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Bonnie (Colquhoun) Wyse (1945) and George Wyse (1941) passed away peacefully together at home in Canmore on Thursday, January 6, 2022. They were surrounded by loved ones and were grateful for the wonderful team who supported them in fulfilling their wishes for medical assistance in dying (MAID). Their last days were full of love and laughter. They had a wonderful life. They were ready.

Bonnie and George grew up (mostly) in Kamloops, BC. They met as teenagers, fell in love, and married in 1964. George said they were like two puzzle pieces that fit together, and from the king of understatement, that pretty much says it all. They are survived by their children, Naomi Wyse (Simon Orrell) and David Wyse (Natasha Drainville) and their grandchildren Sophie Wyse-Cheah, Sam and Max Orrell, and Freesia Drainville Yamamoto. They were loved by their numerous brothers and sisters (Wyses Carol, Charlie, Jim, Sue, Ed, Marion and Larry; Colquhouns Sheila, Judi and Kerri), extended family, and an endless circle of friends and colleagues.

Stories from their childhoods that will live on: George going to work on the railway the summer he was 14 to help support the family (grandkids take note), and Bonnie fearlessly plucking dead rats out of a basement washtub when no one else would. George apparently read his way through the entire Kamloops library, one shelf at a time, which helped make him unbeatable at Trivial Pursuit. Bonnie worked at the Kamloops A&W as a car hop in the summers, alongside her sisters (roller skates not required).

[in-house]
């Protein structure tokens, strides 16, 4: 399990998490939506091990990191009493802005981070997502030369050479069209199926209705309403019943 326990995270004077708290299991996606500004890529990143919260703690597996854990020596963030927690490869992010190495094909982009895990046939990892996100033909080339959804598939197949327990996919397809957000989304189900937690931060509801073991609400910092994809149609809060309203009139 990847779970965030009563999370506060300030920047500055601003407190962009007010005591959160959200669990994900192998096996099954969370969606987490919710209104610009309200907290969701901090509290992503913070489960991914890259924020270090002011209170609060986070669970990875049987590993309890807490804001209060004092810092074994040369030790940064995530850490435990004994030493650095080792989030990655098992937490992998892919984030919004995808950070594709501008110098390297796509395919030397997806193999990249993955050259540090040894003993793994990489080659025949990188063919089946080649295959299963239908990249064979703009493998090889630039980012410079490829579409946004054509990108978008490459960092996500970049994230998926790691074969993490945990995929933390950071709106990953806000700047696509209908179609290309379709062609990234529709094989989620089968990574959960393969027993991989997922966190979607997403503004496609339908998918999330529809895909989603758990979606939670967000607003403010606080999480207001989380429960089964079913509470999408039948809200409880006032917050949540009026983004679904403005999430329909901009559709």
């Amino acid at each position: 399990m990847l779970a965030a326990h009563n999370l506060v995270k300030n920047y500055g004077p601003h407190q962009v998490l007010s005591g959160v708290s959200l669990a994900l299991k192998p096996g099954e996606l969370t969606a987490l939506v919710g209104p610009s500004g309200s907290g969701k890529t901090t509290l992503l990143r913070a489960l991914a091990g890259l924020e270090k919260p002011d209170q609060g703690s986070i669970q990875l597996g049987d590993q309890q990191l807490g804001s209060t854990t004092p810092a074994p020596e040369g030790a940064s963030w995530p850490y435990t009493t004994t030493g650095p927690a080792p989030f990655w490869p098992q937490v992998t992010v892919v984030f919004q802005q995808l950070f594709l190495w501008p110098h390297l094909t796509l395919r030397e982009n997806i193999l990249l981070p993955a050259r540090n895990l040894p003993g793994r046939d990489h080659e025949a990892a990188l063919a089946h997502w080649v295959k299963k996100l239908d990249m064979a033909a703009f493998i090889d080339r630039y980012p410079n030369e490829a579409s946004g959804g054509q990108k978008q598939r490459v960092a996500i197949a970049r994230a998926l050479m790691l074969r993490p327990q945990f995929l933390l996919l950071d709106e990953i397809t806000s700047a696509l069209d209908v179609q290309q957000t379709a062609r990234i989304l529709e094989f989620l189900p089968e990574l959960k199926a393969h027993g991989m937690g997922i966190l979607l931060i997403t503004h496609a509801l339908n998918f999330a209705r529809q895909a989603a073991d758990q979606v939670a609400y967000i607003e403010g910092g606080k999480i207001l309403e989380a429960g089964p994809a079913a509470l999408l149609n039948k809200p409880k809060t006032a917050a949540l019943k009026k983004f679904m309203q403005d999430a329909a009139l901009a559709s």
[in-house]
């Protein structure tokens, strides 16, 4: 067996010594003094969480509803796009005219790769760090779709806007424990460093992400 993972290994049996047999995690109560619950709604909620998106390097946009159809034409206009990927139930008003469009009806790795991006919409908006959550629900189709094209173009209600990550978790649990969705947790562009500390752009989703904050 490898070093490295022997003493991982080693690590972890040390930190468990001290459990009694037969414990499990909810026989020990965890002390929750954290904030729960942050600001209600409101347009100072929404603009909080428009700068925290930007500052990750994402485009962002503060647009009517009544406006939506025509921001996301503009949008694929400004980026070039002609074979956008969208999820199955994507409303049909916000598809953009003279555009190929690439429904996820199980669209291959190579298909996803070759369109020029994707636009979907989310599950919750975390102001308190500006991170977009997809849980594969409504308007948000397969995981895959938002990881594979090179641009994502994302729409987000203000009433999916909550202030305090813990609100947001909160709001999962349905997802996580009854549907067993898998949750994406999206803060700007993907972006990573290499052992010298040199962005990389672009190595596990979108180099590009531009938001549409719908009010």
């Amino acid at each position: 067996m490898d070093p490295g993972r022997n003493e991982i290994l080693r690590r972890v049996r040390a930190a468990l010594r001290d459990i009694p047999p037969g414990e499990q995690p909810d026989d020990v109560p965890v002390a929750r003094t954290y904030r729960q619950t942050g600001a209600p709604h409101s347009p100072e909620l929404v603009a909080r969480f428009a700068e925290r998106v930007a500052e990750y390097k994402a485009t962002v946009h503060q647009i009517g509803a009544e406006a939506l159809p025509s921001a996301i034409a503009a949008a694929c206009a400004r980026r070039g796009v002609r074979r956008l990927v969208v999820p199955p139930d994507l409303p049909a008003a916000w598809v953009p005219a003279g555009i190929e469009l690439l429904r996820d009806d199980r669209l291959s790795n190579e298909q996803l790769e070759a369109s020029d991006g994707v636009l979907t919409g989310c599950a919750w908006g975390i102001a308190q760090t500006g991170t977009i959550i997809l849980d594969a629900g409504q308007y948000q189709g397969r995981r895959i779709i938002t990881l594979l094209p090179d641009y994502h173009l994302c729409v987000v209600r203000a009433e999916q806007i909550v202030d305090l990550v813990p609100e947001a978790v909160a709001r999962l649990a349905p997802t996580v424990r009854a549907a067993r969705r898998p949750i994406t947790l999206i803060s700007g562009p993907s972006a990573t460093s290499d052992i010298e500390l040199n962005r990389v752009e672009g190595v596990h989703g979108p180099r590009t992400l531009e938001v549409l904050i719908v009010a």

Their early years together were an adventure, moving from place to place (Vancouver, Winnipeg, Montreal, Albuquerque, Portland OR, and Calgary) as George collected medical degrees and Bonnie specialized in early childhood education. There were dinner parties and hijinx and incredible fashion choices along the way, as well as hard work and professional accolades (*see footnotes). Family life was punctuated by blissful summers at the Shuswap, where Bonnie and George would go for long runs in the mornings and sailing in the afternoons. There were years of hard-won personal growth and struggles with less-than-perfect moments as well. The difficulties only seemed to make them stronger.

The Canmore years were spent looking after grandkids at Bonnie’s Playhouse where George was the baby-whisperer. George wrote a book, read books and golfed until he couldn’t. Bonnie grew beautiful gardens and loved everyone she ever met. They both struggled with declining health as time went on. Lately George was in constant physical pain, and Bonnie’s dementia accelerated. Slip-sliding away (as Simon & Garfunkel would say) wasn’t part of the plan (Stan). Pain can be endured, but the prospect of one losing the other could not. So they made their choice. They chose to leave as they lived; with love, grace and good humour.

They dedicated themselves to helping others – this fact cannot be overstated – both individually and together. It was baked into their professional lives as a teacher and a physician, but it was also a deeply held value and one of the loveliest things about them both. They spent their entire lives helping and supporting and loving each other, their kids, the grandkids, other people’s kids and grandkids, friends, family, colleagues, students, patients. They were flawed, perhaps, and grew to be less so. They helped all of us do the same.


George’s professional biography, publications and awards can be found here.

The book he co-authored, Hearts, Minds & Vision, can be found here.

His University of Calgary Lecture of a Lifetime (2017) is available here.

In lieu of a formal Memorial service, the family would ask that you please raise a glass and share a meal with your favourite people. Friends wishing to remember Bonnie and George are encouraged to make a donation, in their memory, to organizations that support educators and healthcare workers.